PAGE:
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DEFENSE DEPARTMENT INTERIM ACTIONS WILL JEOPARDIZE READINESS, RESERVE OFFICERS TESTIFY

 WASHINGTON, May 6 /PRNewswire/ -- Despite common understanding that roles of the military reserves are expected to increase, Congress today was told by the Reserve Officers Association that Defense Department interim actions will jeopardize their readiness.
 In testimony prepared for delivery to the House Defense Appropriations Subcommittee, Maj. Gen. Evan L. Hultman, AUS (Ret.), Reserve Officers Association executive director, said that reductions already are taking place before the completion of the analysis of active/reserve force mix alternatives directed by Congress in 1991.
 He said that ROA "applauds the recognition being given to the reserve components. We look forward to the completion of any analysis which will adequately factor in the capabilities and cost-effectiveness of reserve forces. ROA is concerned, however, that interim actions may jeopardize reserve component readiness."
 He criticized "some base closure actions and proposed end-strength reductions of roughly 15 percent for the Naval and Marine Corps reserve components" in a single year.
 He said that these "will have significant, negative short-term and long-term effects. Unless reserve component programs are adequately and timely funded, some reserve capabilities will be lost forever."
 "Unlike the active components, whose mission during times of peace is that of full-time training, reserve forces cannot be generated or reconstituted as rapidly," he added. "The reserve forces rely heavily on the active components to provide the initial training and qualification of their members. Much more time is required to train a reservist who has not had active-duty experience."
 "Demographics are critical to reserve component readiness," Hultman emphasized. "Units must be located to provide ready access to its members and potential members. Unlike their active-duty counterparts who can be readily moved to new locations, reservists are tied to their civilian employment and are thus often unable to make a move.
 "There is a limit to how far they can afford to commute to meet training and other service requirements. The closing of facilities or unit movements or consolidations can thus deprive the reserve components of populations of quality, experienced personnel and thus eliminate capabilities or greatly increase training costs."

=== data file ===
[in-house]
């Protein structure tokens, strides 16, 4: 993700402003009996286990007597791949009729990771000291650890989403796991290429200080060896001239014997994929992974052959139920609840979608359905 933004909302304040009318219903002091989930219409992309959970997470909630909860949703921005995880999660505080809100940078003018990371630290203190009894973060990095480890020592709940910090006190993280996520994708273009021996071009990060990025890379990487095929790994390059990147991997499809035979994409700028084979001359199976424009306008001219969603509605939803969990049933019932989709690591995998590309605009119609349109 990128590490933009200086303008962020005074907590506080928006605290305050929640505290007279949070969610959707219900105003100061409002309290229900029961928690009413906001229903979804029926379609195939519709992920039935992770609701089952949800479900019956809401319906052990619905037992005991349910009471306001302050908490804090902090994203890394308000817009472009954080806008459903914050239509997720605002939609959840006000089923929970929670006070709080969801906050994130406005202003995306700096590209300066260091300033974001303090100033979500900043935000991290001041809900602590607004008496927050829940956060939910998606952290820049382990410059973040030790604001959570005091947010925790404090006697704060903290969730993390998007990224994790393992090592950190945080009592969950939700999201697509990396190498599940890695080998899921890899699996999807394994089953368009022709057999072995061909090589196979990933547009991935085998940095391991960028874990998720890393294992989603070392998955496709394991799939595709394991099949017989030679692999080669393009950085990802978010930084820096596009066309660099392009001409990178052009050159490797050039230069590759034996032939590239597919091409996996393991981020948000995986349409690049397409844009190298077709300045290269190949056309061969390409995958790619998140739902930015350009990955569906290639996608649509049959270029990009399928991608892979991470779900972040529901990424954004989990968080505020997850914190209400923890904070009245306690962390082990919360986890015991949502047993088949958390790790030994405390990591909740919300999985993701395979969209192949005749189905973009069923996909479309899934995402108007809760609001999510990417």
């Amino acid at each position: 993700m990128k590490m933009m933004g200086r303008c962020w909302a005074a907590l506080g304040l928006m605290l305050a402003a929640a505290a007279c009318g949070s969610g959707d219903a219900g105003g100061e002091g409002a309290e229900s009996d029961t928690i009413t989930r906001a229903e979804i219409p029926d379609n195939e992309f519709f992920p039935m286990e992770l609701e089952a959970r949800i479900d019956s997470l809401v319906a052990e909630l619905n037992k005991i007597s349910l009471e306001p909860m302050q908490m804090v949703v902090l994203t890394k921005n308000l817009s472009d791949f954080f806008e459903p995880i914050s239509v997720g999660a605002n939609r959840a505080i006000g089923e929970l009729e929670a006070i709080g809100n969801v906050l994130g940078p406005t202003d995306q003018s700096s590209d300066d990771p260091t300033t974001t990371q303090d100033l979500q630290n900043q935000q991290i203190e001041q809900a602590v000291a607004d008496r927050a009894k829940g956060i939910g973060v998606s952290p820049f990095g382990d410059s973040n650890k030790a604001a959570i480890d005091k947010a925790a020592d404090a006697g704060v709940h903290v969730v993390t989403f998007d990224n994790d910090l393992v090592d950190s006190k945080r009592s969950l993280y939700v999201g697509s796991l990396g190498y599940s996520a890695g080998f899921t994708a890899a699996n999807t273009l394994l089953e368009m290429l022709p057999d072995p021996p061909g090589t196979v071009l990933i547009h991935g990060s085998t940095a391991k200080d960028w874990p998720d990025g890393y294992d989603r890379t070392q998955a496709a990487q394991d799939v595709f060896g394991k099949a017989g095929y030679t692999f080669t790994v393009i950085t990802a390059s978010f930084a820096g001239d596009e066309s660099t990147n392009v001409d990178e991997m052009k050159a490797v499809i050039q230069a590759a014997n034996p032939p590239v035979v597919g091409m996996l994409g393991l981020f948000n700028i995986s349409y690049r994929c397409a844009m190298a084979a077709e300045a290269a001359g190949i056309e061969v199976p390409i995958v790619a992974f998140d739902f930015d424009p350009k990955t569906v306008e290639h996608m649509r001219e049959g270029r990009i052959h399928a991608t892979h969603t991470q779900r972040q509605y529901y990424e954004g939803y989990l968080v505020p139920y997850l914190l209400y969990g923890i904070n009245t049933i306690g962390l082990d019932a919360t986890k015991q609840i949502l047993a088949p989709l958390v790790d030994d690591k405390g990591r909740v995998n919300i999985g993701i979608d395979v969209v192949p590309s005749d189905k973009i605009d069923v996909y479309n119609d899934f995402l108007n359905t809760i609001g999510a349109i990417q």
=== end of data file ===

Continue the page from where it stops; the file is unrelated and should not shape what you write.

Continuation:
Hultman reminded the committee that serving in the guard and reserve "must be subordinate to the daily demands of a reservist's civilian occupation, and the effects of change and turbulence can be more devastating to reserve component readiness than to the readiness of the active components. Stability is critical to reserve readiness. Base closure actions and end-strength reductions, which translate into personnel separations, not only deprive reserve components access to trained and experienced personnel, they discourage and drive away reservists who might otherwise serve.
 "The turbulence or uncertainty currently being experienced by reservists is affecting both retention and recruitment. The reserve components can benefit from the relatively large experienced pool of personnel who are being separated from the active components, but unless the reserve components can provide some promise of a rewarding continuing career they will be unable to attract quality personnel."
 -0- 5/6/93
 /CONTACT: Herbert M. Hart of the Reserve Officers Association, 202-479-2258


CO: Reserve Officers Association ST: District of Columbia IN: ARO SU:

DC-TW -- DC022 -- 5504 05/06/93 13:24 EDT
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Publication:PR Newswire
Date:May 6, 1993
Words:518
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